CLONES AND MOKO JUMBIE
Dr. Lester CN Simon
It is a truth, universally accepted, that sickness and health are attended unequally by luck, money, common sense and good governance. Doctors struggle to square this trapezium. We try to keep up with dazzling advances in medicine and to fulfil the needs of our patients.
So what’s the fuss about the milestone news on cloning and stem cells? Let’s start with fertilization. This is the process in which genetic material in the sperm from the male unites with genetic material in the egg from the female.
Except for egg cells in the ovary in females and sperm cells in the testis in males, all other cells in humans have 46 genetic materials. Egg cells and sperm cells contain only 23 genetic materials. When the egg and the sperm combine during fertilization, the offspring will then have the full complement of 46 genetic materials.
Cloning is an attempt to create cells that are genetically identical to an original cell. This is a radical departure from natural fertilization in which the offspring is not genetically identical to the mother or the father but rather it is a genetic composite of both parents.
In cloning, the egg is manipulated outside the body before the sperm is introduced. The sperm is not used at all. The 23 genetic materials in the egg are removed. These are then replaced by 46 genetic materials from other cells which already have the ready-made 46 genetic materials. The egg does not realize that the new 46 genetic materials did not come from the natural combination of 23 from the egg and 23 from the sperm.
After this false fertilization by manually inserting into the empty egg, the ready-made 46 genetic materials, special chemicals called growth factors and others are added. The egg is fooled into growing and developing as if a normal egg had been fertilized by the sperm.
With nuff respect to the women of POWA in particular and to all women in general, the indispensable role of the egg should be underscored. After removing the 23 genetic materials from the egg, the egg is still essential for the implantation of the ready-made 46 genetic materials from another cell. In effect, a female’s empty egg can be falsely fertilized by the 46 genetic materials in cells from herself, another female or a male. The male’s sperm cannot perform this receptive, nurturing function.
In the landmark study just published, the ready-made 46 genetic materials were provided by the same female that provided the egg. The researchers also tried to clone male cells by using cells from the ear lobe. They were unsuccessful. With all respect to the eminent scientists, a woman would have told them that since men just don’t listen, they should have taken the 46 genetic materials from some other part of the male’s anatomy! Any suggestions?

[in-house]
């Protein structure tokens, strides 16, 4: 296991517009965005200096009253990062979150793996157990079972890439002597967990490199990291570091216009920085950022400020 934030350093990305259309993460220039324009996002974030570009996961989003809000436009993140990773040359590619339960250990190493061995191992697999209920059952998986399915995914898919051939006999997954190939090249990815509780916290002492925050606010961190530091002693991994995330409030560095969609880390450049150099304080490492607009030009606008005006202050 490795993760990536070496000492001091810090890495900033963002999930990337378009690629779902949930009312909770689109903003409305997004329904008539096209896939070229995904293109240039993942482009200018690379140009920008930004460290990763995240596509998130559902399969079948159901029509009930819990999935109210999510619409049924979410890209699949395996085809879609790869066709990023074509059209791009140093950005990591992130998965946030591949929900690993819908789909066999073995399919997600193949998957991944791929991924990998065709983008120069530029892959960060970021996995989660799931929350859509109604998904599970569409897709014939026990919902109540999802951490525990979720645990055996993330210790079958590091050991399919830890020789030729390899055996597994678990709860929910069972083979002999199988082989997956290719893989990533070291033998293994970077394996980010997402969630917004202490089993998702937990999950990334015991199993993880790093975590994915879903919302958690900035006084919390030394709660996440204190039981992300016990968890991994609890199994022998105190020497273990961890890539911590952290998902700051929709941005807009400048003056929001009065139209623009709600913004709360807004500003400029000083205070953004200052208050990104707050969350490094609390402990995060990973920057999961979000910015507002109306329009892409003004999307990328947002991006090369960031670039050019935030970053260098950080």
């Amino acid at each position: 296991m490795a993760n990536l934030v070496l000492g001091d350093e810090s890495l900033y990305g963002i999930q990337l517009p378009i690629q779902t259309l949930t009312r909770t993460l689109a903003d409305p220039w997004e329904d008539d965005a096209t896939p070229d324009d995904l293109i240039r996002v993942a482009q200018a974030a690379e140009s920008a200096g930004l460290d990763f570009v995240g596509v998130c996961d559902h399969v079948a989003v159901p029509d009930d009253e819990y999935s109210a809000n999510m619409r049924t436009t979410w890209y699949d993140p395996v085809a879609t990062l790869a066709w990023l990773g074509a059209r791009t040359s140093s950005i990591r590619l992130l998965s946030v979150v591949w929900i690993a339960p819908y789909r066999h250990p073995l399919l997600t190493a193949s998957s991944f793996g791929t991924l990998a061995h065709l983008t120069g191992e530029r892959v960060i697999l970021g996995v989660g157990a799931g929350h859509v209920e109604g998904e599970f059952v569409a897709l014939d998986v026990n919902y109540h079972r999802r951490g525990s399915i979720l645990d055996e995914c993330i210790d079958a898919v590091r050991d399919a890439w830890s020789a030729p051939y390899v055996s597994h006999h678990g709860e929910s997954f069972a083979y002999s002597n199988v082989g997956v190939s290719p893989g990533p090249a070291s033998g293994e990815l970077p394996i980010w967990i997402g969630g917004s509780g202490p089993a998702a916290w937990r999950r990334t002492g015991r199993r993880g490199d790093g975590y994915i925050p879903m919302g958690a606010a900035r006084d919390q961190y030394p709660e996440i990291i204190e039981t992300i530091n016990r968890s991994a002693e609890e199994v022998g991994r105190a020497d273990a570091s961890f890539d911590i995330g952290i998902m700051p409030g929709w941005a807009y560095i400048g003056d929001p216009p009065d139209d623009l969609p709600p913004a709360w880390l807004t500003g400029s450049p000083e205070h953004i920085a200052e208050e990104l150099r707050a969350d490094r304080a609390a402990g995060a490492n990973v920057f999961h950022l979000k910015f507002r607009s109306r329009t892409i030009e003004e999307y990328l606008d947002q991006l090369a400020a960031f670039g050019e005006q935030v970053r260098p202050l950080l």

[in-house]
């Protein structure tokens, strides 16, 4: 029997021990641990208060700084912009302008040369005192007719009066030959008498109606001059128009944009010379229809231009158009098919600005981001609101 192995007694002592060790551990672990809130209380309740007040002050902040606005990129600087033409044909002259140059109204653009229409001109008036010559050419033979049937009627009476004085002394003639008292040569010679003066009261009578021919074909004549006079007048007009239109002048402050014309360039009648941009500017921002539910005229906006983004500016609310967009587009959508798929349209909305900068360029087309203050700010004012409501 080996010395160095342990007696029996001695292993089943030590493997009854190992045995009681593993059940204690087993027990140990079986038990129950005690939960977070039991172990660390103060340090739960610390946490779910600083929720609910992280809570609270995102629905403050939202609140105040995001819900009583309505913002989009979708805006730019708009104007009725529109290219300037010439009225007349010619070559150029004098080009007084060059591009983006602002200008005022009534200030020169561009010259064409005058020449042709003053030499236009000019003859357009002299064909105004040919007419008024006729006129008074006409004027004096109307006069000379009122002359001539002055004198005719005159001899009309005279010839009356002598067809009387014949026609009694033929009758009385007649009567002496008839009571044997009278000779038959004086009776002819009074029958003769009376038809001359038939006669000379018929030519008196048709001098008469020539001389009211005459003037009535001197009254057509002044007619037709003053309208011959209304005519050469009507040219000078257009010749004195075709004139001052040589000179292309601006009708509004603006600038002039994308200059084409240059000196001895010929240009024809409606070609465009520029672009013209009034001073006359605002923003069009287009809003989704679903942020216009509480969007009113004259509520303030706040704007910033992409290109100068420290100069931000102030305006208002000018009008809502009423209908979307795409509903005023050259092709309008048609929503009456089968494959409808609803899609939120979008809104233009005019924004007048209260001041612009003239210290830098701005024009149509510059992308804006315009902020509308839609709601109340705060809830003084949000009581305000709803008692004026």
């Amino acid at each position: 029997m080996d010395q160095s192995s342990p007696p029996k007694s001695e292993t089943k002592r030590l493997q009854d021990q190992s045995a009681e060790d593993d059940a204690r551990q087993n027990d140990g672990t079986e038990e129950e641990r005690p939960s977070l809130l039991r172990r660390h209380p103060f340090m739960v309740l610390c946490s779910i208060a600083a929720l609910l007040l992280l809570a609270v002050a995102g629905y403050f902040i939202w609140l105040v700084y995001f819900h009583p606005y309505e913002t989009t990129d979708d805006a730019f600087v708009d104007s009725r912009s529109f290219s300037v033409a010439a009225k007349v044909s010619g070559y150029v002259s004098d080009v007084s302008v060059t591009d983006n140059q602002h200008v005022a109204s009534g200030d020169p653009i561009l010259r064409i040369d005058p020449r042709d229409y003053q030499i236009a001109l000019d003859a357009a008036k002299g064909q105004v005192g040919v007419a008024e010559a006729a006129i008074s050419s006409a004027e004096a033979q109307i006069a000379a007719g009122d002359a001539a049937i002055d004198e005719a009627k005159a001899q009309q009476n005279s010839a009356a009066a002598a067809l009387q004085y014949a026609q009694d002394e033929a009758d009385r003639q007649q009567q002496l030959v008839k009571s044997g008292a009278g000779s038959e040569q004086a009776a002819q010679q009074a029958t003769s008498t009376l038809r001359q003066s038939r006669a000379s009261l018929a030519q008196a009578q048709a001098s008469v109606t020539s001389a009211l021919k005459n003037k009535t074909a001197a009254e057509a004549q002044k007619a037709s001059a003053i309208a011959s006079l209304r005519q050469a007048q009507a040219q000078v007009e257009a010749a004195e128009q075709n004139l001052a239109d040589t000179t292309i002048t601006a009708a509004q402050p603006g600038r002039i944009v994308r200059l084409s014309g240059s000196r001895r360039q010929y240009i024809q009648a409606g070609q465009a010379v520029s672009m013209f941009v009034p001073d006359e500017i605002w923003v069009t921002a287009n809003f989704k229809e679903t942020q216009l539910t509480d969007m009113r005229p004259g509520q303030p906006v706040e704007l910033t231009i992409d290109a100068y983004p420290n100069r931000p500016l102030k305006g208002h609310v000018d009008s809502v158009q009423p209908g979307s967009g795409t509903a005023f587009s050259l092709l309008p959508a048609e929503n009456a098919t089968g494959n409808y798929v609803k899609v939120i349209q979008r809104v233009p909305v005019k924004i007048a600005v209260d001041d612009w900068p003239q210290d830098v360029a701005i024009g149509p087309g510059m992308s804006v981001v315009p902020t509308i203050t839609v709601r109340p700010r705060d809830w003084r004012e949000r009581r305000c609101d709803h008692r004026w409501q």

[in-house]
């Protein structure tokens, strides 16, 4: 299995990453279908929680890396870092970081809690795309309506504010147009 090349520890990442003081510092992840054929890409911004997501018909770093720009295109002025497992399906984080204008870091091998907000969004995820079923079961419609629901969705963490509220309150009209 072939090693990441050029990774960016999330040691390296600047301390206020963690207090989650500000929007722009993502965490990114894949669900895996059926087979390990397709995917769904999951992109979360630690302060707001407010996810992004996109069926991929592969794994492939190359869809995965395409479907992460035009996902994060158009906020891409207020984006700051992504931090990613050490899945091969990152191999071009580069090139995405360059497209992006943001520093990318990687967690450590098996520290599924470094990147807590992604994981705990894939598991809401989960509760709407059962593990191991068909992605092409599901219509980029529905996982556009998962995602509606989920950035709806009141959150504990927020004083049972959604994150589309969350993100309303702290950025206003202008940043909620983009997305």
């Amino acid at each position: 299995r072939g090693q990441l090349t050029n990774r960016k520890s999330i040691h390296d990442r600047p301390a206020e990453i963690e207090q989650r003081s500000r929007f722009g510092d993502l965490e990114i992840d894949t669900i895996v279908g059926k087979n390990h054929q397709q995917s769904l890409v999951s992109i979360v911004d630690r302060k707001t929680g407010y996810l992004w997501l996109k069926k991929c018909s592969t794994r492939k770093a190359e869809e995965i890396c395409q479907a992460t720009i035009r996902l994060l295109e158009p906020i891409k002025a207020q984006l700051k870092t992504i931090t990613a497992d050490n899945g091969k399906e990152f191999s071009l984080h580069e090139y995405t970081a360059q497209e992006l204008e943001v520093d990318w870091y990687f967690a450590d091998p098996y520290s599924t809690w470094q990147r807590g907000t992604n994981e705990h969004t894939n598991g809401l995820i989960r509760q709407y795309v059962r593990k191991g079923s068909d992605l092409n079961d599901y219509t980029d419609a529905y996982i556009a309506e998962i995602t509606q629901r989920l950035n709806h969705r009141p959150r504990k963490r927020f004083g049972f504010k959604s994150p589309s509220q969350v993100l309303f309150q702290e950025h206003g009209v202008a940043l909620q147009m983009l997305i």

Stem cells refer to cells that give rise to other cells. They do this after fertilization, throughout pregnancy and for our entire life. All types of cells in the body are derived from stem cells. These include blood forming cells, heart cells, nerve cells, etc. Stems cells that are made soon after fertilization are more potent than those made as we grow older.
In many diseases, the underlying problem is a fault with the stem cell and this fault is passed on to the regular cells, which become dysfunctional. Such diseases include sickle cell disease, diabetes, heart disease, cancer and brain diseases, among others.
The value of manufacturing stem cells is that it is hoped that stem cells may one day be injected into patients to replace the deranged stem cell that caused the disease. This is referred to as therapeutic cloning since the idea is to clone cells only to harvest the potent stem cells early for the treatment of diseases. Alternatively, reproductive cloning refers to cloning an animal or a human being by allowing the cloning process to go all the way after implanting the falsely fertilized egg in a woman’s uterus.
There are many ethical and legal issues about cloning. Regarding reproductive cloning, take a look in the mirror. You should like what you see but do you really think we can tolerate another one exactly like you in this world? When in a fit of rage you tell your “what-ever” daughter that you wish she will have children just like her, do you really want your wish granted?
Concerning therapeutic cloning, it is a truth, locally accepted, that we are struggling to walk like moko jumbie to see a new hospital on the hill while we are crawling like ground lizard to barely see to Holberton hospital on the plain.
Saturday, February 14, 2004
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